But until there are "changes in the assumptions which directly impact the budgetary process and the future sustainability of the apportionment funding process, there is not an immediate need to make significant changes in the manner in which the apportionments are calculated."
"I would remind you that we are connectional," Thompson said. "The tithing system we spend a lot of time on, it separates us. Each church is on its own. There is no help from one church to another unless we reach out and do it outside the system, and that can be devastating."
Al Hamilton, a representative from Bandera UMC who has been a vocal proponent of the tithe apportionment formula, said he thinks the conference should take another look at the formula.
"We don't have a problem with the purpose of the apportionment," Hamilton said. "It's a wonderful thing. But neither the conference nor the General Conference has any limitation on their budgetary amount."
Bishop Jim Dorff said the group has raised some important questions that need to be answered as the conference moves into the future.
Ellen Ely, from the conference Board of Pensions, assured delegates that the board is "working heartily on your behalf to provide for the security and welfare of the pastors in the Southwest Texas Conference."
"Since we last met, we know that there's been a lot of concerns expressed," Ely said. "Not just from pastors, but from people in our church pews, people struggling to keep their jobs, to put food on the table. It's not a problem unique to our conference but to the entire denomination."
She assured the group that retirement benefits will not suddenly cease, although the market is volatile.
"Our goal is not to panic or make quick decisions," Ely said. "We will ride it through safely.
"We don't know what the health care reform will do for now. Changes are being implemented gradually, but much of the regulation has yet to be written. We will communicate changes with you as we know them."
The Rev. Kim Cape, executive director of New Church Development and Transformation, said the goal of the office is to start a minimum of two new faith communities every year as well as increase the effectiveness of pastors, increase worship attendance and participate in and grow Christ-centered churches.
The office already has a list of sites lines up where they're ready to start new churches, Cape said. They just need the people and the funds.
"We've learned that while land is very important, that's not where we start," Cape said. "Where we start is with leadership. Leadership is the single most important factor in a successful new church start.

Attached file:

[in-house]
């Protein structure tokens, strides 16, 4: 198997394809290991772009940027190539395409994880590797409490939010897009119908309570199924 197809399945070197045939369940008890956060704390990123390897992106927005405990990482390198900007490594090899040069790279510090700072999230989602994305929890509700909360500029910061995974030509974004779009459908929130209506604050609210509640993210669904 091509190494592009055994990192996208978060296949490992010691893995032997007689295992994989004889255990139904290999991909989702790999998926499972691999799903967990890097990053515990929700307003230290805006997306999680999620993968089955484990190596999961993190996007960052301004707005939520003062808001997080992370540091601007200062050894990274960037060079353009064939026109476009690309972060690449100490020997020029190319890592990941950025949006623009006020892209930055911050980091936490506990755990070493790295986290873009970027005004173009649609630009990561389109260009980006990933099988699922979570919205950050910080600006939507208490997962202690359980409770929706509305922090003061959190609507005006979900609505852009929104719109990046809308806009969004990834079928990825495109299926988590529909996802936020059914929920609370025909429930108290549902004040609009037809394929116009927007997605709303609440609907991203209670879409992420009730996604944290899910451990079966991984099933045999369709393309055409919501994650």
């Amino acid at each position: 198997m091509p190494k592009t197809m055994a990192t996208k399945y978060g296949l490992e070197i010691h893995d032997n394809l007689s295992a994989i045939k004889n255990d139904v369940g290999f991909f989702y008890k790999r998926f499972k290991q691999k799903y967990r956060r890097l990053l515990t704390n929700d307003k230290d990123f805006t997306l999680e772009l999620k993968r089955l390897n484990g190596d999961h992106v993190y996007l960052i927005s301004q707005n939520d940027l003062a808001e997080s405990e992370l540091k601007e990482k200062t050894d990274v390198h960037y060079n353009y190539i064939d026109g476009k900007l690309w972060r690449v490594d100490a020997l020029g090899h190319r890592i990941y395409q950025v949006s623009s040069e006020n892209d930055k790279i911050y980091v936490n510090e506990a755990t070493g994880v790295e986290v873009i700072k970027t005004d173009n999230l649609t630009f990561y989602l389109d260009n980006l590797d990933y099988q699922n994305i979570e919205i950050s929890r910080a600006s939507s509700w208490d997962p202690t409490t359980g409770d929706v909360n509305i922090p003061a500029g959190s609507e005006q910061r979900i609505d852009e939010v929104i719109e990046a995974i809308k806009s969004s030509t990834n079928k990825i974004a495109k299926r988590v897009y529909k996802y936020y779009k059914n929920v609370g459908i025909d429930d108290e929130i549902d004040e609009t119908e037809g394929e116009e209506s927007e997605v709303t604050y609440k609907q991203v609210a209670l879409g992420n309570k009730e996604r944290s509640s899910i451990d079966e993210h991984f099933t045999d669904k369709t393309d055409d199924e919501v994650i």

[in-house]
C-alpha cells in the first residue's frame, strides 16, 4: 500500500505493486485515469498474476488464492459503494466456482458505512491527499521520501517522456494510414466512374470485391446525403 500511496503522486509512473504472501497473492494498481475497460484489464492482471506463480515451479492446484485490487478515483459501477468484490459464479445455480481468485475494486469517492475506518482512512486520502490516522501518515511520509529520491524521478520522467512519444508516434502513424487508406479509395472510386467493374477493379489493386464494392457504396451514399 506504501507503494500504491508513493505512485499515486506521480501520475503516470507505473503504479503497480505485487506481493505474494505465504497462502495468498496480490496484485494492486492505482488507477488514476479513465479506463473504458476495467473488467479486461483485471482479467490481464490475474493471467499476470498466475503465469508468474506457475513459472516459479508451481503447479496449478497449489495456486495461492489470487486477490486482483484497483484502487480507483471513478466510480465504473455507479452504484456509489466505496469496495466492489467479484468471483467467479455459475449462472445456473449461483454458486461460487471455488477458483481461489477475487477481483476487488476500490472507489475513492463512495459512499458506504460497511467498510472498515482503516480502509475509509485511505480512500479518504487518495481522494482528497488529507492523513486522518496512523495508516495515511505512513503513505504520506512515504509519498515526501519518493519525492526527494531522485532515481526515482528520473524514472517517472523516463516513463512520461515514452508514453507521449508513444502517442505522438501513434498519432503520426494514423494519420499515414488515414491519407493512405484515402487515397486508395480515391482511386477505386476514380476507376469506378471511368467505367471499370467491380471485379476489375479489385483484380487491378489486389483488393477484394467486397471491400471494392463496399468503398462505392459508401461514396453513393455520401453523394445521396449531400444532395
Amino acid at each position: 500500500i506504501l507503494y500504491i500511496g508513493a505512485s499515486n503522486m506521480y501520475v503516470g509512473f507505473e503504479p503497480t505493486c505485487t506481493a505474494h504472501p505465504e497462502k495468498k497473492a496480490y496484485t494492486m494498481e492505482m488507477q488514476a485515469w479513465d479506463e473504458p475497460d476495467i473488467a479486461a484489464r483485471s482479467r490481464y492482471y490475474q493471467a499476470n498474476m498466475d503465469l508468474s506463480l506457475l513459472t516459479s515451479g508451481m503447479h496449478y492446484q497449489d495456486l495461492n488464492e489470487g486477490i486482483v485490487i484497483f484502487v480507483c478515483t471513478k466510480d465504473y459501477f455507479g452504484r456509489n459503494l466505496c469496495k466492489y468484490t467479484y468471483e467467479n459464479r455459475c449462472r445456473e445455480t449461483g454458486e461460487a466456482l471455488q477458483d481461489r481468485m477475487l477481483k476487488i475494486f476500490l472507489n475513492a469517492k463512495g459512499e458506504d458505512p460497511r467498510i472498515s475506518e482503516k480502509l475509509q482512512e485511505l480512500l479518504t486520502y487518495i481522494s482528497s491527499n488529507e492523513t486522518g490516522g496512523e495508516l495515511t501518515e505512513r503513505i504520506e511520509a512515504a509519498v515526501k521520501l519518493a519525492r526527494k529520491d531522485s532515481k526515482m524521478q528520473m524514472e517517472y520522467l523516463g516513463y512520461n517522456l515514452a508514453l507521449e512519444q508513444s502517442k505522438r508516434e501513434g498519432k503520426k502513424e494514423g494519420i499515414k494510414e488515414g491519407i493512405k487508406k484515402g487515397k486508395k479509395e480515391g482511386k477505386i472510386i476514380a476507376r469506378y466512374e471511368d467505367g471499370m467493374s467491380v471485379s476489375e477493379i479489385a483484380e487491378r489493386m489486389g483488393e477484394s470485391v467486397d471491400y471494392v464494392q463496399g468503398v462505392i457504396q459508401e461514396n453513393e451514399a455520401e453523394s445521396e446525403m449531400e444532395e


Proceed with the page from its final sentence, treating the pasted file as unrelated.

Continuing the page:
"How do we develop this new leadership? We ask the cabinet to scout talent. We need you to scout talent. The cabinet works with the mother church to appoint the right person to the mission field."
Traditionally, she said, the conference has used two ways to start new churches: the parachute model, where a pastor is dropped in a location on his own, and the Antioch model, where a mother congregation births a daughter church. The Antioch model has had more success than the parachute one, she said.
The mother church provides space, people and money, Cape says. And it requires commitment to birth another church.
New Antioch churches for 2010, Cape said, include Hope Arise United Methodist Church, birthed out of Bulverde United Methodist Church; a congregation near the Clear Springs area off FM 76, birthed out of First United Methodist Church, Seguin; a church near Potranco Road and 1604, birthed out of Northern Hills United Methodist Church, San Antonio; and University West, an extension campus of University United Methodist Church, San Antonio.
Cape said funds from the Offering Christ Today for Tomorrow campaign has totaled $913,763 as of January 2010, and out of the fund, the office has started the Potranco Road project and another church in Austin.
Cape challenged other churches to think about how they could multiply.
"For those of you in smaller churches, helping to start a new church is not something that the larger churches only do," Dorff said. "There is no church in our conference that cannot and should not help start a new church. None. All of us in many different ways can support the beginning of new faith communities, whether in your community or in others.
"I hope you will make this a part of the ministry of your congregation. How can we participate by helping to start new faith communities? I believe that is what God wants."
Rachel L. Toalson